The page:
Who and What is the Tool For?
Some Oblivion players aren’t content with just finishing the game, generating new characters or exploring terrain in various ways: they want to add their touch to the world, and they have the creativity to go that bit further. But what good is creativity without the tools to realise it? That’s where the Construction Set comes in.
This robust tool effectively allows players to become developers – to a limited extent – by adding interior/exterior elements to the existing world; these elements can be anything from a simple house to a multi-layered Dungeon complete with spooky effects and enemies. The Set is also used for creating quest-lines, adding NPCs and even importing custom-objects created by a 3D-modelling program (i.e. 3DMax).
If you feel you want to start “modding” continue reading for some basic tips on how to use the Oblivion construction set. The article won’t deal with complex things – such as modelling, scripting or quest-lines – but it should be enough to just learn how to use the program and move one step further.
Beginnings: Loading Master File, Windows and Cell View
In case you don’t have the latest version, download it here and install it with the setup program.
Launch the application and load the Master File: at the top go to “File”, then “Data” and double-click “Oblivion.esm.” Press OK. It usually takes some time to load, depending on RAM/processing power.
You now have all the objects and cells from the world, and you can start exploring the Render, Object and the Cell View windows.
The Object window includes everything that’s in the game, meaning actors, creatures, spell effects, static-objects and much more. You’ll use these things to build your world and add flavour to it, with terrain, plants, textures etc…
The Cell View window lets you look at all available locations in the game (or cells), whether interior locations (a house, a cave) or exterior ones (a city). It also lists “World Spaces.” Here you can copy an existing location/world space, to help you build from a blueprint, or create your own from scratch.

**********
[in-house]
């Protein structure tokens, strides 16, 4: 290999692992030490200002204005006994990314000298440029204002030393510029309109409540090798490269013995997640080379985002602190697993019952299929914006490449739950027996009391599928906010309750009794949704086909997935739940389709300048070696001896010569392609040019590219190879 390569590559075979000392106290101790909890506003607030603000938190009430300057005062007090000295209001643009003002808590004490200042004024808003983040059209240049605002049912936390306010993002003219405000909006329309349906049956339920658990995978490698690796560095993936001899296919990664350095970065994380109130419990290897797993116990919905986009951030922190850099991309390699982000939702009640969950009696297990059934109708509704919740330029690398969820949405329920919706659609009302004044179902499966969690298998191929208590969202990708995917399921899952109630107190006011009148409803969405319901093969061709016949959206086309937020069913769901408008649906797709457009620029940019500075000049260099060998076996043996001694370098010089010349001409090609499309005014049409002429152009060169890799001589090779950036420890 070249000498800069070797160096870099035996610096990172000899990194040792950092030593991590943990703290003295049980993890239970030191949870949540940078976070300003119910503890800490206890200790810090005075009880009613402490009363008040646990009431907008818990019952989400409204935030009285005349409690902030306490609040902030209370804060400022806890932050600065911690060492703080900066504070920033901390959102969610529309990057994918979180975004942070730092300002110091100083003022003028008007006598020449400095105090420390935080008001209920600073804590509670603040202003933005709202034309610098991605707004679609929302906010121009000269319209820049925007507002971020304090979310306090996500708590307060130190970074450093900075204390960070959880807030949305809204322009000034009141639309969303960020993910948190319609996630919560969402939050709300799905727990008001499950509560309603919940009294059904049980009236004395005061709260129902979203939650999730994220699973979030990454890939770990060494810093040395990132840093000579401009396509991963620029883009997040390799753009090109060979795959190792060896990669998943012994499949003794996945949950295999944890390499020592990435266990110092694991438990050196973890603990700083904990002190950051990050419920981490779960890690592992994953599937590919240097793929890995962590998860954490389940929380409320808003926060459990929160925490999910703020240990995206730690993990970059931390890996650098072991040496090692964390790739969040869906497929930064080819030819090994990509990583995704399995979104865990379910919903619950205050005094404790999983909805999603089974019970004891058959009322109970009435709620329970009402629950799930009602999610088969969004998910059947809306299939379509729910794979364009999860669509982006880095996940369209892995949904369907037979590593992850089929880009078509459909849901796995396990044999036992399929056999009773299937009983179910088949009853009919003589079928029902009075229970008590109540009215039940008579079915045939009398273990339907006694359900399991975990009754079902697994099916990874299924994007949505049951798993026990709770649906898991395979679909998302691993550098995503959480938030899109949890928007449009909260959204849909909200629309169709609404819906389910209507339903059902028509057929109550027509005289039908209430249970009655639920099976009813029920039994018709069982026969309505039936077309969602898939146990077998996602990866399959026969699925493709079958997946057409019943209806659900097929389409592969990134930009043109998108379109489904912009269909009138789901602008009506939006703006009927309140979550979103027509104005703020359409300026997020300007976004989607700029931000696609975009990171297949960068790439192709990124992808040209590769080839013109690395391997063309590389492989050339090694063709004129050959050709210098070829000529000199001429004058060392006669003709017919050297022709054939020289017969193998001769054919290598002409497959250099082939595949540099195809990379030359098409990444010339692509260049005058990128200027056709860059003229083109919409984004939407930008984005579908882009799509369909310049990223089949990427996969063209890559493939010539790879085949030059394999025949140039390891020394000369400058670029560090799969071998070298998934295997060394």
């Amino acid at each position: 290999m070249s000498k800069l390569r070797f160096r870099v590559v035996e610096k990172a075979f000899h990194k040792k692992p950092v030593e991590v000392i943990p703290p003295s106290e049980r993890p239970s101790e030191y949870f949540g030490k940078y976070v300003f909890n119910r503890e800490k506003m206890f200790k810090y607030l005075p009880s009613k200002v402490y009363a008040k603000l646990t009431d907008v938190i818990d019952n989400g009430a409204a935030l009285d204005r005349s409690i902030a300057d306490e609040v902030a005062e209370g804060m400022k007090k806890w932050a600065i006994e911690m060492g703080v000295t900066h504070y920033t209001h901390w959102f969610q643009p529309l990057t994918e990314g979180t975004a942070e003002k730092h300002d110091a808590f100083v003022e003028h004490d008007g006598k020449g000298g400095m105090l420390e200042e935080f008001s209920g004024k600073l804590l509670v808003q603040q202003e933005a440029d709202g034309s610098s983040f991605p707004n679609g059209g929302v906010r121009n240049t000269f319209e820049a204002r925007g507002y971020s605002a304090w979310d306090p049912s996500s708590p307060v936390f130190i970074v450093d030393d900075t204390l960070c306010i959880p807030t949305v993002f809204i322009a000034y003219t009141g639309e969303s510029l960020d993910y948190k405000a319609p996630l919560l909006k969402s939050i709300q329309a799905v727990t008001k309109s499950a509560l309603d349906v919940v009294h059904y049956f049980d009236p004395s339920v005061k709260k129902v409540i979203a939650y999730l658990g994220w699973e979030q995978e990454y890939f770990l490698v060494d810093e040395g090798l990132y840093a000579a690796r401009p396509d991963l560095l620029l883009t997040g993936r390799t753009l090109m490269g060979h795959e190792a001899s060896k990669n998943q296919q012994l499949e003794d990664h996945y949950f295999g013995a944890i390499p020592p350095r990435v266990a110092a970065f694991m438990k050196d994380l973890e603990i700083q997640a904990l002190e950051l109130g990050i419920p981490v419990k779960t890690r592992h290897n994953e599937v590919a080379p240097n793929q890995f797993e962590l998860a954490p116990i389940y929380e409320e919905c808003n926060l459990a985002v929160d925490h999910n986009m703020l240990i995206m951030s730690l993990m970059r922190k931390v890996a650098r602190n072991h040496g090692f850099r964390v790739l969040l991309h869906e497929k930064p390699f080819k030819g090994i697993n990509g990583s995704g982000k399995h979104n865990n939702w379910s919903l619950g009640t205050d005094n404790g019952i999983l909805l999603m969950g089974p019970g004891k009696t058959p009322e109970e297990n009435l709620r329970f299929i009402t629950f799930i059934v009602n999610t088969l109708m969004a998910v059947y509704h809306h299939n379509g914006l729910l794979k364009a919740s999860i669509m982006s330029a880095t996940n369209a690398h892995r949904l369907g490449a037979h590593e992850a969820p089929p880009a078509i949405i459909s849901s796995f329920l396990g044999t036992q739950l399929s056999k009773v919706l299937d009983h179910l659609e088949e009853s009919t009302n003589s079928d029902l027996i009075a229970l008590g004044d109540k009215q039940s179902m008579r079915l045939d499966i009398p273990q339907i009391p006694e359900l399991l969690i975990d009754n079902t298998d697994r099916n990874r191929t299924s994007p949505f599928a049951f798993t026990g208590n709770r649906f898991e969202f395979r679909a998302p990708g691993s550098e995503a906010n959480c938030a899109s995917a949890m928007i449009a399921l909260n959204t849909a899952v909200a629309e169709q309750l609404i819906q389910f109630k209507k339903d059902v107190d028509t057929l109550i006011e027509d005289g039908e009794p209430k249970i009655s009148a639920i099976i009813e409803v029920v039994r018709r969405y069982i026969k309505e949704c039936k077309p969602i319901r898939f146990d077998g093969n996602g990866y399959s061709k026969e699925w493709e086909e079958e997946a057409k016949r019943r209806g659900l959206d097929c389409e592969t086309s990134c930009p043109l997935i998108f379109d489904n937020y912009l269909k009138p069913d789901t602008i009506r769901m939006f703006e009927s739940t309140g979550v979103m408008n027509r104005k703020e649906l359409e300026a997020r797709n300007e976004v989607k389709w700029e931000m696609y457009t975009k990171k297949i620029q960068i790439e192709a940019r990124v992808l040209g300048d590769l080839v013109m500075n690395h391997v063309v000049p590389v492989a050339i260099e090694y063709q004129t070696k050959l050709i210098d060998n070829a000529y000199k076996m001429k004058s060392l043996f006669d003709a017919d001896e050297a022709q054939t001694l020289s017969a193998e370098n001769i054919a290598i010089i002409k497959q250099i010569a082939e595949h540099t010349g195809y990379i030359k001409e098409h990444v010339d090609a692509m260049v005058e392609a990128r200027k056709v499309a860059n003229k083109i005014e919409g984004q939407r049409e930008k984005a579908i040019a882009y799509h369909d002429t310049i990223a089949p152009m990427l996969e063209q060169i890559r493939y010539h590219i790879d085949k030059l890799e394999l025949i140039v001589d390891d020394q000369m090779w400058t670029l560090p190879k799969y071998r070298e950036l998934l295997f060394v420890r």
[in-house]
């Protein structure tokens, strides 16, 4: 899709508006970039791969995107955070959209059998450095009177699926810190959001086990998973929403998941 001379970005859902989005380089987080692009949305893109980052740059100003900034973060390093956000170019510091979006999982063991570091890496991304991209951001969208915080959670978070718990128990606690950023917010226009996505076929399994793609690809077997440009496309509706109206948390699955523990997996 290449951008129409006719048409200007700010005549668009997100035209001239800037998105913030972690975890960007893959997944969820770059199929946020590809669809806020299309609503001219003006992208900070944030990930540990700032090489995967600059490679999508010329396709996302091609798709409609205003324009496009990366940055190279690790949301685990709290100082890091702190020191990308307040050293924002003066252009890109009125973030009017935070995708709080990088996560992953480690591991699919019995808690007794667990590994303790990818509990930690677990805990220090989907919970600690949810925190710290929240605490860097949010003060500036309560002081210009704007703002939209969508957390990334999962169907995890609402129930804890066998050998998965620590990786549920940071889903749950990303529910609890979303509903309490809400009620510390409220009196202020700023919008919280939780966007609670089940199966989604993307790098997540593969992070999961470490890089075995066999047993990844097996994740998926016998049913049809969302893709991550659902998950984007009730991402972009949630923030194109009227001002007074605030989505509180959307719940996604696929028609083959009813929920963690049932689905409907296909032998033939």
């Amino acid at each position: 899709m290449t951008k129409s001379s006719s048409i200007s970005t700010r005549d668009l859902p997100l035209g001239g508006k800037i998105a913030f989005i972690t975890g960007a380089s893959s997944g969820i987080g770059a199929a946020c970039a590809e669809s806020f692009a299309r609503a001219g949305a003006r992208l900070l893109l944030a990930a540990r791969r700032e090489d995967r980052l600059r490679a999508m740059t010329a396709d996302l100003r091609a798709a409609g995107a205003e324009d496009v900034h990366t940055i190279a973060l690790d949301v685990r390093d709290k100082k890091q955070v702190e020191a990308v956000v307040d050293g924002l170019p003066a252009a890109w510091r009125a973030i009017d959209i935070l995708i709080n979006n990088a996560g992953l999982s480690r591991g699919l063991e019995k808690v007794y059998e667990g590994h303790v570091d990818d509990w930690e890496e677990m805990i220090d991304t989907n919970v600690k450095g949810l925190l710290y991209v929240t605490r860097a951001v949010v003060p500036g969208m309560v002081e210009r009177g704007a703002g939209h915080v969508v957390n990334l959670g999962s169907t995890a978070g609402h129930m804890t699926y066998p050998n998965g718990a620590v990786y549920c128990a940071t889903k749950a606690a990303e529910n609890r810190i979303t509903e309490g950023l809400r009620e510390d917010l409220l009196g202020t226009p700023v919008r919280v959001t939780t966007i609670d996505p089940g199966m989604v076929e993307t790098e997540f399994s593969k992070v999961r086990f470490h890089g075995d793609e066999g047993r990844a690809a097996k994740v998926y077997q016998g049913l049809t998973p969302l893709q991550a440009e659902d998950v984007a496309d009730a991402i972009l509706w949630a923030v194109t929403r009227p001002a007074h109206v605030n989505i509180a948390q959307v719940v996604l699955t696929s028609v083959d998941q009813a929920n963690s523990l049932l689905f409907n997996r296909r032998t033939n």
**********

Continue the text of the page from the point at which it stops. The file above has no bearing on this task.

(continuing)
Lastly the Render window will show what your chosen cell or object looks like, and you can manipulate these in various ways.
Manipulating Objects in the Render Window
It all looks difficult but it really isn’t and moving objects is an important step forward to using the Oblivion Construction Set. There are two ways to move objects: by use of the mouse or by the edit window.
First we’ll load up a World Space. In Cell View select “Empty World” in the “World Space” drop-down. Right-click on “Empty Cell” listed at the bottom and select “View.” It now displays in the Render Window.
Next an object is due. In the Object Window collapse “WorldObjects” (click on it) then “Static” and click on “FarmHouse.” In the right-hand pane, drag “FarmHouse01” and drop it into the Render Window.
(contd. in page 2)
To move the object with the mouse, hold left-click and press Z, X or Y. Hold right-click and move the mouse to rotate the object. Z, X and Y are axes, meaning you can move the farm-house vertically (bringing it level with terrain) or in the other two directions. You can also just move by holding left-click but you still need to hold Z to move vertically. Experiment, try it out.
To move the object via Edit, double left-click on it. A window appears and it contains all the numerical values (3D data, position, rotation) to move the farm-house more precisely. Now you have basic editing capabilities in the construction set for Oblivion.
T or F are used to give you a top-view of the object, or drop it level with terrain (floor). You can rotate the camera by holding Shift and moving the mouse. You can also move freely by holding the space-bar.
Creating Your World Space
Select “World” at the top, and click on “World Spaces,” third down in the list. Right-click anywhere in the left pane and select “New.” Type a name for your world, in this case call it “Island” because that’s pretty much what it will look like.